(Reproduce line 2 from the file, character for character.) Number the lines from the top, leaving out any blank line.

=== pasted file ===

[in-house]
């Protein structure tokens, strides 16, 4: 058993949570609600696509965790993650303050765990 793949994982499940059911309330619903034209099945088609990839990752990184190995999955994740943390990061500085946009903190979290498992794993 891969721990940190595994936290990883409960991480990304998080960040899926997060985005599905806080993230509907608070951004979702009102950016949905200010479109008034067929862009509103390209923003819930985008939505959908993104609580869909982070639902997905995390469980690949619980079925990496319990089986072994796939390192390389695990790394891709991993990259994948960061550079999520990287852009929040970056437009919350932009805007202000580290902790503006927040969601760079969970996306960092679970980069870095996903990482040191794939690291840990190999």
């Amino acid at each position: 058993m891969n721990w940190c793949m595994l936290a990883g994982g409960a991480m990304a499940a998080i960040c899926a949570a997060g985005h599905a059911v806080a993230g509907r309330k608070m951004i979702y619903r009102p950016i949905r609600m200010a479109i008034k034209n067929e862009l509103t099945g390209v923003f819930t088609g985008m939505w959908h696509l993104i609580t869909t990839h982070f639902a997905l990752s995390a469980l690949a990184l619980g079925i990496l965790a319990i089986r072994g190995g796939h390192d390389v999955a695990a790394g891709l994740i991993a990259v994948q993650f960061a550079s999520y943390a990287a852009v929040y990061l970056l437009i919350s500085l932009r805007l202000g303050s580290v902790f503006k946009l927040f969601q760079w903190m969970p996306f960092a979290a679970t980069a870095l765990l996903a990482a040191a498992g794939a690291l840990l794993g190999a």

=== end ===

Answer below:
């Protein structure tokens, strides 16, 4: 058993949570609600696509965790993650303050765990 793949994982499940059911309330619903034209099945088609990839990752990184190995999955994740943390990061500085946009903190979290498992794993 891969721990940190595994936290990883409960991480990304998080960040899926997060985005599905806080993230509907608070951004979702009102950016949905200010479109008034067929862009509103390209923003819930985008939505959908993104609580869909982070639902997905995390469980690949619980079925990496319990089986072994796939390192390389695990790394891709991993990259994948960061550079999520990287852009929040970056437009919350932009805007202000580290902790503006927040969601760079969970996306960092679970980069870095996903990482040191794939690291840990190999």